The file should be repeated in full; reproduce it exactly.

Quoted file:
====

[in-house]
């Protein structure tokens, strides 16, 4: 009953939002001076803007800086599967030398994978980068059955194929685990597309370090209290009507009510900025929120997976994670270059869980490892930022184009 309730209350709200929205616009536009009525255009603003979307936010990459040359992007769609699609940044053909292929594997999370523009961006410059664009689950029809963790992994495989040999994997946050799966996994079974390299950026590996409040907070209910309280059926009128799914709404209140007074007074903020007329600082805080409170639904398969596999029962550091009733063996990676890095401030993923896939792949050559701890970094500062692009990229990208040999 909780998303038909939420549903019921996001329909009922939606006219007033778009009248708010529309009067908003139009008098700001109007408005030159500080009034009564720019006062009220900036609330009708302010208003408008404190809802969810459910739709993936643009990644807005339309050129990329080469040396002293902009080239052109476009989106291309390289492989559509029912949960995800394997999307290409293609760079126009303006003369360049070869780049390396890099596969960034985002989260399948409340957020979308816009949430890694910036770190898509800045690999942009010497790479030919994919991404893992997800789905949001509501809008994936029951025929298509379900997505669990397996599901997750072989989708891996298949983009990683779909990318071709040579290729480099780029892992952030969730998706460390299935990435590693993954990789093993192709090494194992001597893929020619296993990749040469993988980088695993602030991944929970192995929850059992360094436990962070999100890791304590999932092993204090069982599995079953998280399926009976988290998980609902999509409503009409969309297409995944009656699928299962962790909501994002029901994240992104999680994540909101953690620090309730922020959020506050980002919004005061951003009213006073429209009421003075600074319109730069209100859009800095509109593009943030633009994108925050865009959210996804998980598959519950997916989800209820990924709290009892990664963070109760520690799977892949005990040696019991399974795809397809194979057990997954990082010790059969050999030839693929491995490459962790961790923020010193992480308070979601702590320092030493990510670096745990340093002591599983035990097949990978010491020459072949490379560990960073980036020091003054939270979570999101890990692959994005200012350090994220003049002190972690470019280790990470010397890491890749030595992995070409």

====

[in-house]
């Protein structure tokens, strides 16, 4: 009953939002001076803007800086599967030398994978980068059955194929685990597309370090209290009507009510900025929120997976994670270059869980490892930022184009 309730209350709200929205616009536009009525255009603003979307936010990459040359992007769609699609940044053909292929594997999370523009961006410059664009689950029809963790992994495989040999994997946050799966996994079974390299950026590996409040907070209910309280059926009128799914709404209140007074007074903020007329600082805080409170639904398969596999029962550091009733063996990676890095401030993923896939792949050559701890970094500062692009990229990208040999 909780998303038909939420549903019921996001329909009922939606006219007033778009009248708010529309009067908003139009008098700001109007408005030159500080009034009564720019006062009220900036609330009708302010208003408008404190809802969810459910739709993936643009990644807005339309050129990329080469040396002293902009080239052109476009989106291309390289492989559509029912949960995800394997999307290409293609760079126009303006003369360049070869780049390396890099596969960034985002989260399948409340957020979308816009949430890694910036770190898509800045690999942009010497790479030919994919991404893992997800789905949001509501809008994936029951025929298509379900997505669990397996599901997750072989989708891996298949983009990683779909990318071709040579290729480099780029892992952030969730998706460390299935990435590693993954990789093993192709090494194992001597893929020619296993990749040469993988980088695993602030991944929970192995929850059992360094436990962070999100890791304590999932092993204090069982599995079953998280399926009976988290998980609902999509409503009409969309297409995944009656699928299962962790909501994002029901994240992104999680994540909101953690620090309730922020959020506050980002919004005061951003009213006073429209009421003075600074319109730069209100859009800095509109593009943030633009994108925050865009959210996804998980598959519950997916989800209820990924709290009892990664963070109760520690799977892949005990040696019991399974795809397809194979057990997954990082010790059969050999030839693929491995490459962790961790923020010193992480308070979601702590320092030493990510670096745990340093002591599983035990097949990978010491020459072949490379560990960073980036020091003054939270979570999101890990692959994005200012350090994220003049002190972690470019280790990470010397890491890749030595992995070409």